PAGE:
This week, Prime Minister Tony Abbott announced the long-promised Royal Commission into union corruption. Its terms of reference—initially confined to a small number of unions and designed primarily to shine a light on the activities of the Australian Workers Union in the 1990s, its officials and legal representation—have been broadened to include any “registered organization” under the 2009 Fair Work Act, and any legal entity associated with them.
The Prime Minister also announced the appointment of retired High Court Justice Dyson Heydon as Chief Commissioner. Given the vastness of evidence that will need to be collected, the length of time to locate witnesses and receive testimony and to report back to parliament, I think there is a question mark over whether Justice Heydon, at his age, will be able to lead the Royal Commission through to its final report.
But I was greatly heartened to read an essay of Heydon’s, originally given as a speech at a function of Quadrant last October and published in its journal. I became aware of it today when Michael Smith published it here on his website—many thanks mate for alerting us all to this. Michael is currently experiencing some woes with Google (a spurious malware alert appears when you navigate to his site on Chrome; use IE, Navigator or Firefox instead), so I have taken the liberty of reproducing the essay here on this site. It is one of the best cases I have ever read made against the insidious tide of judicial activism; one by one, Heydon examines every apologia ever devised for it, before ruthlessly and relentlessly grinding it into dust. The history and examples Justice Heydon cites are primarily derived from Australian High Court case law, but are based on principles of jurisprudence equally applicable wherever English Common law serves as the parent body of law.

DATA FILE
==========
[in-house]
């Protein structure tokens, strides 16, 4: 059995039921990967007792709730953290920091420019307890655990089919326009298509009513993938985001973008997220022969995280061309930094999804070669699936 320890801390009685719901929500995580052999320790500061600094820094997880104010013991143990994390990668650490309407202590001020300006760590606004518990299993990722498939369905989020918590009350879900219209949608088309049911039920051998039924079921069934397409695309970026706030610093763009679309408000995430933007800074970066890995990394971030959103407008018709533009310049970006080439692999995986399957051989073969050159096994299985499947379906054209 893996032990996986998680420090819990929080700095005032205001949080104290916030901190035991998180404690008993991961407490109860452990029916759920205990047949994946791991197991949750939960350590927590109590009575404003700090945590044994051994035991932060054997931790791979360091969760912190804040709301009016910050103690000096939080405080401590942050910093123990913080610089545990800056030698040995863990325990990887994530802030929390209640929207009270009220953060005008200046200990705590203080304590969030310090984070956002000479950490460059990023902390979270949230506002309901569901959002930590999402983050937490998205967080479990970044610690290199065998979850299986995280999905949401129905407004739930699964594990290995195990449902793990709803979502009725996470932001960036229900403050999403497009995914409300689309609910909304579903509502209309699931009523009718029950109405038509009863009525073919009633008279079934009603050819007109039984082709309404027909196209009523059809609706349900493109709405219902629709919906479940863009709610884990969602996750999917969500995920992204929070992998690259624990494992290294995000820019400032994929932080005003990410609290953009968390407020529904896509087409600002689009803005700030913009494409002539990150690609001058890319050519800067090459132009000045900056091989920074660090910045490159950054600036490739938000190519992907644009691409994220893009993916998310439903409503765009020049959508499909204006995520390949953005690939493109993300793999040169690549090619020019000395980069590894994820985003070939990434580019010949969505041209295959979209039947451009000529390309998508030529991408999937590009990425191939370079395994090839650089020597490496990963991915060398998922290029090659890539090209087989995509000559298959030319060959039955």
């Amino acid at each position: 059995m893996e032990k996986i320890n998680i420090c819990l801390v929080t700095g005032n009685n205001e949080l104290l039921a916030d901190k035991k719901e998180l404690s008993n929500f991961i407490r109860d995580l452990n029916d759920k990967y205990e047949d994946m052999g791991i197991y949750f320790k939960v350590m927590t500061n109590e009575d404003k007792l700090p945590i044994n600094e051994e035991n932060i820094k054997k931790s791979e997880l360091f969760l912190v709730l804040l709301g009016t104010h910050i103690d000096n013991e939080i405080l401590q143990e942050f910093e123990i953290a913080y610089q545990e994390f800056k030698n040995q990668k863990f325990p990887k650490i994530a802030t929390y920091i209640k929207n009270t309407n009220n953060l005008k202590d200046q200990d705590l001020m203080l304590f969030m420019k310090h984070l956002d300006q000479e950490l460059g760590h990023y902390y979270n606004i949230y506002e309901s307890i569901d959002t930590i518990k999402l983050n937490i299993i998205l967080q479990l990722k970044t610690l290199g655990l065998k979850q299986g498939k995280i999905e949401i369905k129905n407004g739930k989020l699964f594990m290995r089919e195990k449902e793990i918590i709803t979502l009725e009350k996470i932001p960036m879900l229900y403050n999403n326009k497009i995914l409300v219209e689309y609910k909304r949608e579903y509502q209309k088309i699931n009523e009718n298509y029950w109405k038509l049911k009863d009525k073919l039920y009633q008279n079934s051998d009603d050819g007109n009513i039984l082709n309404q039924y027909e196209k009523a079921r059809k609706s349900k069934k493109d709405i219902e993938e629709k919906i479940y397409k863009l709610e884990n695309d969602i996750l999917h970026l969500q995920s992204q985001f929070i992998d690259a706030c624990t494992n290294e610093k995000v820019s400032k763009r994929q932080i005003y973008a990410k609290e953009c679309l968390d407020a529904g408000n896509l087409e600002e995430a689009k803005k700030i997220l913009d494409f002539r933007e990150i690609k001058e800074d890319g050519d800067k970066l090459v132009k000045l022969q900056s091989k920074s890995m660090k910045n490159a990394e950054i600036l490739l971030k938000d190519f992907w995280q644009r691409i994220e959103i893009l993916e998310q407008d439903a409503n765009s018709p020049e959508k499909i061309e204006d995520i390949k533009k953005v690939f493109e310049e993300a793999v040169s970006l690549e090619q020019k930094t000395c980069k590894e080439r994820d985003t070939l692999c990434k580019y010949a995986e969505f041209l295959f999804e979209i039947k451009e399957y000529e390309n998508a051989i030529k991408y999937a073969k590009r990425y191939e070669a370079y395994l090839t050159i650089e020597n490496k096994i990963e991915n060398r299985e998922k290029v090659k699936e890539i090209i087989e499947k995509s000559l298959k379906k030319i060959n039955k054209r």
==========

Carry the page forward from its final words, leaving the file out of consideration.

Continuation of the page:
At twelve thousand words, it’s a substantial bit of bedtime reading; I wouldn’t recommend it, though, unless I had read it through myself and can guarantee the effort is worthwhile. Heydon probably didn’t intend it (although he alluded to the paradox towards the end), but he has reinforced my personal view that a judiciary that, by its activism, arrogates to itself a law-making rôle parallel to the legislature, thereby violates the separation of powers, which can only be rectified by subjecting itself, just as the legislature does, to the judgement of the people.